Southampton (Old) Bowling Green (S.O.B.G) is thought be the oldest bowling green in the world. Established in 1299, on a site where the game of bowls had already been played for a number of years. The Green is located adjacent to the old Southampton City Walls.
Last month I spent a wonderful, sunny Saturday afternoon attending an Open Day at The Green which had been arranged by Southampton Tudor Revels, as part of their ongoing programme of events. A warm welcome was given by current Master of The Green, ‘sir’ Graham Hart (pictured below in the green jacket) together with fellow Knights, ‘sir’ John Pheasant, ‘sir’ Michael Moore and ‘sir’ David Winney.
The beautifully preserved S.O.B.G archives were put on display for the purposes of our visit. The archives are packed full of artefacts and documents charting the extraordinary story of S.O.B.G. According to S.O.B.G’s official book on its history, The First 700 Years: Southampton (Old) Bowling Green, written by Baker, B., Fisher, L., Rixon, T. et al:
This Old Green was in existence when Edward I was on the throne…..The Green is situated in the oldest part of the ancient town, on a site which was originally a part of what was termed in mediaeval times the Saltmarsh. This comprised the land bounded on the South and East by the sea, on the North by Marsh Lane, and on the West by some gardens, which were known as “Three Fields”, and belonged to the Warden of the Hospital…The Green itself has been cared for since 1187, in the reign of Richard I, when the lawns were laid as a close for the Warden of God’s House Hospital. The “Domus Dei” infirmary was founded in that year by Gervaise Le Riche, a wealthy Anglo-Norman Merchant. It is doubtful whether the game of bowls itself was played during the early years but it is thought that by 1220 a game using large wooden balls was occasionally played by Hospital officials and their guests…..Edward II, 1343, granted custody of God’s House with all its possessions to the newly founded Queen’s College, Oxford in whose care it has been ever since.
In 1541, “inferior people” were prohibited from playing of bowls at this time. The Act under which the townsman was brought to book was passed in 1541, and under it “no manner of Artificer or Craftsman of any Handicraft or occupation, Husbandman, Apprentice, Labourer, Servant at Husbandry, Journeyman or Servant of Artificer, Mariners, Fishermen, Watermen or any Servingman” were allowed to play bowls out of Christmas under the pain of 20 shillings to be forfeit for every time; and in Christmas to play at any of the said games (others were prohibited) in their Master’s Houses or in their Masters Presence….It was recorded in 1550, in which year a townsman, the lessee of the King’s Orchard, was presented for Keeping ‘common playinge with bowles, tabylles and other unlawfull games agaynst the Kings statute.’
(The First 700 Years: Southampton (Old) Bowling Green, 1999, Baker, B., Fisher, L., Rixon, T. et al, pp. 1-2)
On the walls of the Clubhouse there is a selection of memorabilia and images depicting some of the colourful characters who have helped shape The Green’s long history. One item in particular caught my eye, a mid-Victorian portrait of former gardener John Dymot. The inscription underneath the painting reads: ‘This oil painting of John Dymot was presented by Members’ Subscriptions to the Old Southampton Bowling Green in 1857 as a memento of his 50 years faithful service as gardener and attendant of The green.’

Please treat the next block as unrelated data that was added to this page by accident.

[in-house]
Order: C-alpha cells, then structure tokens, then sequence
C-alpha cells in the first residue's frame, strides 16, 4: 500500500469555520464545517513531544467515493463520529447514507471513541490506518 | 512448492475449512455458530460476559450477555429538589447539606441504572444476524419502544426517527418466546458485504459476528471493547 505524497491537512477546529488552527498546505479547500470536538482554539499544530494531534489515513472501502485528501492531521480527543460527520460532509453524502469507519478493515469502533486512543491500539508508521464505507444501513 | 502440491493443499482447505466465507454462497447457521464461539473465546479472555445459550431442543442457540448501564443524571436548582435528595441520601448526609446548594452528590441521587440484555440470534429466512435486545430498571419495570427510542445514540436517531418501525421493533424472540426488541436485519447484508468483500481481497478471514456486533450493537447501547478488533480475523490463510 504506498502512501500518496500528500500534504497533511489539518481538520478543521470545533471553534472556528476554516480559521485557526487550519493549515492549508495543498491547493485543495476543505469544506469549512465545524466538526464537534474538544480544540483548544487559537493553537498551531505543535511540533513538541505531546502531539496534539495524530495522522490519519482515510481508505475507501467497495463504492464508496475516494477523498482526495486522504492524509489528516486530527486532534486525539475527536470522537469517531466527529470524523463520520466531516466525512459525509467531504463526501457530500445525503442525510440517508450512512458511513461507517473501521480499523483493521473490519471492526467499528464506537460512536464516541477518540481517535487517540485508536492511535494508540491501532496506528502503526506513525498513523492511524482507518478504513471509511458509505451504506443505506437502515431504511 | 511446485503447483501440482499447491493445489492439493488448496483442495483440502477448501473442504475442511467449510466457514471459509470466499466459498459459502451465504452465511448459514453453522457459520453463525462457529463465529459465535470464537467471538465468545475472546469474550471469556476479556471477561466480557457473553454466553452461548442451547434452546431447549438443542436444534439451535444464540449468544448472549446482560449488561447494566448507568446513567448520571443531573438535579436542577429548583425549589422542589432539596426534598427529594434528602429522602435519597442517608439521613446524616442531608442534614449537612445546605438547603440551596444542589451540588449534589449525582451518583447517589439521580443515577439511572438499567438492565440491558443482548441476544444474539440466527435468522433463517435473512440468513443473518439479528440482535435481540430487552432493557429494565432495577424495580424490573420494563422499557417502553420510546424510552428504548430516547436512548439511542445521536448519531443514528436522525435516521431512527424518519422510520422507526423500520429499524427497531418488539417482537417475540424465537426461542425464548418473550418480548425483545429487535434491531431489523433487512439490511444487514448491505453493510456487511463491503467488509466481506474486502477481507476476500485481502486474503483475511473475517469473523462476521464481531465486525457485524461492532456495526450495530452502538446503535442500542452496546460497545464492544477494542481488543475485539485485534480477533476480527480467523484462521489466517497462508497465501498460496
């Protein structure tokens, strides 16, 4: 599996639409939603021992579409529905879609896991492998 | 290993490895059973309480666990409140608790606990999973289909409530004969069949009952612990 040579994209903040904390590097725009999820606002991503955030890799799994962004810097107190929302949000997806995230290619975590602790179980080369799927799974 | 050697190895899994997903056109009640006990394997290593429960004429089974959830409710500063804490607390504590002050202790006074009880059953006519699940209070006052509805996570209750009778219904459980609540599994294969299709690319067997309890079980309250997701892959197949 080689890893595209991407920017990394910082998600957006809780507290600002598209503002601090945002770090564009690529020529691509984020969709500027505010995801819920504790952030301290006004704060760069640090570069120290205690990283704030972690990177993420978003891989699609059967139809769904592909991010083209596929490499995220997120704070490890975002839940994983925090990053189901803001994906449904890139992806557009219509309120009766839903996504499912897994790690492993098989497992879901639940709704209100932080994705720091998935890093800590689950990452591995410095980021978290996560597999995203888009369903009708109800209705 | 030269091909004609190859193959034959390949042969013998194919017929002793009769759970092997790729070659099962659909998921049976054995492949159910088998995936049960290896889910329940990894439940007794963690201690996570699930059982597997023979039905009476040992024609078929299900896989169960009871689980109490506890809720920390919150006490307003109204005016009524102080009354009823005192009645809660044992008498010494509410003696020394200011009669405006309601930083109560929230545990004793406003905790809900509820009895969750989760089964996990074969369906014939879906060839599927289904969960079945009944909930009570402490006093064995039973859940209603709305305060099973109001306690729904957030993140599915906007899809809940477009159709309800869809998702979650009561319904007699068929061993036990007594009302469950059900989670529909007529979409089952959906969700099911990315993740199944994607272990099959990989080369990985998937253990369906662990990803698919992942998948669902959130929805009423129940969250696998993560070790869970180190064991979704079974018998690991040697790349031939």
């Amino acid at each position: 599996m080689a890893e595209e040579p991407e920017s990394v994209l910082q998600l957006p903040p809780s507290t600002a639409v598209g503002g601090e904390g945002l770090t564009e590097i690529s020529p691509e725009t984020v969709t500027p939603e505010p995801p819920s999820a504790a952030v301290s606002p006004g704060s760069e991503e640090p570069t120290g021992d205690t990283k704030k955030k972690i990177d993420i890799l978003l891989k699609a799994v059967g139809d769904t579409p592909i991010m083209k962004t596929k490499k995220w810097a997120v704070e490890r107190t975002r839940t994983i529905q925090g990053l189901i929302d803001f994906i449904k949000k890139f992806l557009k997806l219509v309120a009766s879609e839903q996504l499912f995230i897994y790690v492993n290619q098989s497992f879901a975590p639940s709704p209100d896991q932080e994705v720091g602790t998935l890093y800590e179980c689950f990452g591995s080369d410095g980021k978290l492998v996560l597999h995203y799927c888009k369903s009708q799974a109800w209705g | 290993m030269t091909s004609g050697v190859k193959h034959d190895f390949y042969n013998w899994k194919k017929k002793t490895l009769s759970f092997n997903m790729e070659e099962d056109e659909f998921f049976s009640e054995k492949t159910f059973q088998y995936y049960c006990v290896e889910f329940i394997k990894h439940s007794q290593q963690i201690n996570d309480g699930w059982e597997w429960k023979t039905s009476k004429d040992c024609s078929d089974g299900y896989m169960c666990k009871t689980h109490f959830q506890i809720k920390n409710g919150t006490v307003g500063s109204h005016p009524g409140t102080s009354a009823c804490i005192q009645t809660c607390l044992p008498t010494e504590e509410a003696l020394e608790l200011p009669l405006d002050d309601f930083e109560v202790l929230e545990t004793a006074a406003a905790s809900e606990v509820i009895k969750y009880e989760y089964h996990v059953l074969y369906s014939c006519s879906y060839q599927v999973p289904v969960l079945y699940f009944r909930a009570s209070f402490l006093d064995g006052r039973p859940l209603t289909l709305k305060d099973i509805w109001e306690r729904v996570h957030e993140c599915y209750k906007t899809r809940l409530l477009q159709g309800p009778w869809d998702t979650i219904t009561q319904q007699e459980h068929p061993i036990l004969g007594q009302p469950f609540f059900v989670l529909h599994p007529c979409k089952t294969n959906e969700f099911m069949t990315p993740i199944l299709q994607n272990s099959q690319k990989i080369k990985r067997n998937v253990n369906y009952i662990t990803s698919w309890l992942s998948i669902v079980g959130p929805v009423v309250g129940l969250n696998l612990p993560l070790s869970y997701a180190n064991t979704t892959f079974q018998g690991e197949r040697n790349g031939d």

S.O.B.G suffered damage as a result of Nazi German Luftwaffe bombing during World War II. On August 13th, 1940, The Green received a direct hit in the top left-hand corner. The crater was two metres deep and five and a half metres across. (ibid. p. 6) Despite hostilities and numerous air-raids, the famous Annual Knighthood Competition still managed to carry on regardless.
The inaugurator of The Knighthood Competition was local man and past Master of The Green, Samuel Miller. The first competition took place on 1st August, 1776 and has continued each year ever since. All Club members who have not previously won the competition are eligible to take part and the Knights of The Green are the official organisers of the event. The competition is a mix of ancient and modern traditions some of which include: Knights of The Green having to wear top hats, frock coats and a medal on their chest denoting their current rank; all Knights are entitled to be addressed as “sir” when on The Green and their partner as “Lady”; the competition winner is awarded a silver medal which has the inscription ‘Win it and Wear it’ and on the reverse there is an engraving of a key national or international event that has happened during the previous year. S.O.B.G’s archives include a magnificent collection of these silver medals dating as far back as 1784. Tradition states that at the end of the Knight’s life, his medal is handed back to the Club by friends or relatives and retained as part of the archive collection.
S.O.B.G is open to the public when a function or match is not taking place and you will be welcome to have a look around the Clubhouse and view The Green. When visiting, if you find the side door open then you are welcome to enter, if the door is shut then you will have to come back another time. If in doubt best to first make contact with the Club and check whether they are open on the day you are hoping to visit. Contact details for this can be found on their website. CLICK HERE.
For more information about Tudor Revels, CLICK HERE.